oa Comparative and International Law Journal of Southern Africa - Contribution of Akan philosophy to the conceptualisation of African notions of human rights
|Article Title||Contribution of Akan philosophy to the conceptualisation of African notions of human rights|
|© Publisher:||Institute of Foreign and Comparative Law|
|Journal||Comparative and International Law Journal of Southern Africa|
|Publication Date||Jul 2000|
|Pages||165 - 183|
An emerging trend in international law theory depicts a tension between the 'core' - representing the most widely accepted facts, values and terminologies, and the 'periphery' - the gravitation of international law into cross-disciplinary fields and sectors. This paper seeks to follow this trend and to adopt an integrative approach which involves an extension of the discussion into the domain of international human rights law. My objective is to contribute to the discourse on African notions of human rights from an Akan perspective.
I seek to do this by placing the tension that is on-going between the universalists and the cultural relativists in the discourse on human rights within the core and periphery frameworks. The position of the universalists is that human rights are universal or have come to acquire a universal character through a combination of factors, such as the effect of European contact by way of colonialism and the effort of the United Nations to internationalise the concept of rights. Although there are variants of cultural relativism, its proponents seem to be united on the premise that human rights are shaped by the cultural background of each particular cultural community. Some, therefore, argue for the recognition of human rights from the perspective of each locality, while others argue for integration of the various strands of rights as they exist in each cultural milieu.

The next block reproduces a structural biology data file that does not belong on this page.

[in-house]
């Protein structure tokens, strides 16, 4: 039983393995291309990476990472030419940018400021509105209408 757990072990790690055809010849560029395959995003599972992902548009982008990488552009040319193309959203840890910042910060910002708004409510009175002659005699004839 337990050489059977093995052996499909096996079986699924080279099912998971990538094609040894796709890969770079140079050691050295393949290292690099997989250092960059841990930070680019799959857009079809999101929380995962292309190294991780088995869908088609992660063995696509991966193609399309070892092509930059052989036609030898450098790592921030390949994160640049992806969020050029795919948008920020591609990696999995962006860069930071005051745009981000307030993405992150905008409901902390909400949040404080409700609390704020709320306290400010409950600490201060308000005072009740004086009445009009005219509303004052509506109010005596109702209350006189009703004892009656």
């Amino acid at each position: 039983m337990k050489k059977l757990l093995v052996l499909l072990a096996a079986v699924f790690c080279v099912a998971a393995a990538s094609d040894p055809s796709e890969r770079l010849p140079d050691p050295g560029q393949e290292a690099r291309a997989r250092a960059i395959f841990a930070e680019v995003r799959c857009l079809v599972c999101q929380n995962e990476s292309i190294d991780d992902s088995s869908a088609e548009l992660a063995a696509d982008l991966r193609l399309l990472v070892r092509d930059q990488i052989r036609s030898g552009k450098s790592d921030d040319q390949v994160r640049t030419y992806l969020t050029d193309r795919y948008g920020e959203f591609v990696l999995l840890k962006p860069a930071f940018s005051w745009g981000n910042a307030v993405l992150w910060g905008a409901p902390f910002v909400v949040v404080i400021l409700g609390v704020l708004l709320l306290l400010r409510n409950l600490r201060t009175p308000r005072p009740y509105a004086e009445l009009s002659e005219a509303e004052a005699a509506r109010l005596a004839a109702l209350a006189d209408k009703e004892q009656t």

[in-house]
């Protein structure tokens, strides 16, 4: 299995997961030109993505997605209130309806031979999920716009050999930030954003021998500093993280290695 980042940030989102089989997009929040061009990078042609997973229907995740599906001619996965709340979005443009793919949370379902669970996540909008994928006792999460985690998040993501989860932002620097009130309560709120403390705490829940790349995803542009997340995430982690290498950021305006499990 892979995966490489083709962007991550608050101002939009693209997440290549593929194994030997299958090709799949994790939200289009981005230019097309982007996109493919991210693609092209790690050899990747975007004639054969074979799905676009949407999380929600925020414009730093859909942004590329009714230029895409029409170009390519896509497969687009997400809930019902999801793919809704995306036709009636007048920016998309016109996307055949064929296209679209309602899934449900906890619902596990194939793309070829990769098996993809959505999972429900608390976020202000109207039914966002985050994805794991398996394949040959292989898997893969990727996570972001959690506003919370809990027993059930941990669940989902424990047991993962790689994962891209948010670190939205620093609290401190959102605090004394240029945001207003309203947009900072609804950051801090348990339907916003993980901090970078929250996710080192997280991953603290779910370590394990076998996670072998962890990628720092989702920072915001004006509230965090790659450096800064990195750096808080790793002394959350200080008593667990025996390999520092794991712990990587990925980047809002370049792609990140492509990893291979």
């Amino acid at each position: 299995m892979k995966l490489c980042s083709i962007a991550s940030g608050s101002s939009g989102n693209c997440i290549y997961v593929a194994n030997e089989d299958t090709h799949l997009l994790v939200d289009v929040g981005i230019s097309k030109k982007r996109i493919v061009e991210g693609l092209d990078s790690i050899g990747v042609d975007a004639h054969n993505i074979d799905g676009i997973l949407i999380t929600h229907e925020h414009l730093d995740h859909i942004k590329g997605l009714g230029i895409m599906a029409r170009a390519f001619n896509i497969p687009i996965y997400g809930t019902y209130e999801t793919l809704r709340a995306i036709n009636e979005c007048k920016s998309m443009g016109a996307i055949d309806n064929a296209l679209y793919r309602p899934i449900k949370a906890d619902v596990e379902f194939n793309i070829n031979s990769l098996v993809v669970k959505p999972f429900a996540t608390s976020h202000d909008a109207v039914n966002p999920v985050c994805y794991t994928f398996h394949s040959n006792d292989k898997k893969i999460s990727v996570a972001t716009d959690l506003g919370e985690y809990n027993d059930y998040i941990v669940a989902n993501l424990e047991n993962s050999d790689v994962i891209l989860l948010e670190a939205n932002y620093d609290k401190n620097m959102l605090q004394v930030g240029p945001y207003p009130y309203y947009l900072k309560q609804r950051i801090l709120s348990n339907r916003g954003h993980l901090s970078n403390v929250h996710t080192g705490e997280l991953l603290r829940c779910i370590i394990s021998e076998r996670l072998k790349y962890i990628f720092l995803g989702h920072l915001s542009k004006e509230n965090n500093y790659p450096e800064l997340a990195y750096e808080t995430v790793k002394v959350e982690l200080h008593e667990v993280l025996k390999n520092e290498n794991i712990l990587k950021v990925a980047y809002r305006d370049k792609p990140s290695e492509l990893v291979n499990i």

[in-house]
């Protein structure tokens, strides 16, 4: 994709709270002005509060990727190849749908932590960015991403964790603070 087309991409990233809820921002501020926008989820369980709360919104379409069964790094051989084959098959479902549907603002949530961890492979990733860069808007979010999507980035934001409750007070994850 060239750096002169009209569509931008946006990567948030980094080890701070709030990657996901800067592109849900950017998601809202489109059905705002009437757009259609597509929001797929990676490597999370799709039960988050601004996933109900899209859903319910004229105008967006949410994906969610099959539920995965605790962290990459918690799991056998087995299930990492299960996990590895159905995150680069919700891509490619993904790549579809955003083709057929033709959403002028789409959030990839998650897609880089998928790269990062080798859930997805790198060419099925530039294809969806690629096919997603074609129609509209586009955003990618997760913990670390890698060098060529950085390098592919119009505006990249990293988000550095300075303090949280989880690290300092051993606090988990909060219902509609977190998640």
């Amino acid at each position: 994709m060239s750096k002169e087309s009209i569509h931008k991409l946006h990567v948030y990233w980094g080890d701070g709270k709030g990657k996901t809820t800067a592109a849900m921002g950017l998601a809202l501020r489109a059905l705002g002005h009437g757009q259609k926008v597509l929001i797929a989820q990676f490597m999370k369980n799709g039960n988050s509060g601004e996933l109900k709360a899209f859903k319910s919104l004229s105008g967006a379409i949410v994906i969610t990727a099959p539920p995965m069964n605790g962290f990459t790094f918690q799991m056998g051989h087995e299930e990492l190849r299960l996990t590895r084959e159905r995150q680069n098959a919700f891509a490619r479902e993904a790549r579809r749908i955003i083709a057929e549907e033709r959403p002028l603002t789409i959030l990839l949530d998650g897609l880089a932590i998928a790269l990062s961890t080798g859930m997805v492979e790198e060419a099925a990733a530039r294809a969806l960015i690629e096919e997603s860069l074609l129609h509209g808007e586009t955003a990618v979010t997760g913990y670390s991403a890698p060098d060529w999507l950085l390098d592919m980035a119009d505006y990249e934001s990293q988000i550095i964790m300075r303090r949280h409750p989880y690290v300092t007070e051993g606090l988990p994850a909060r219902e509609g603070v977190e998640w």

Adopting the peripheral framework, a reliance on the policy science aspect of the offensive formation approach, will involve adopting the stance which advocates making international law 'cross-disciplinary in composition, contextual in scope, and problematic in orientation'.
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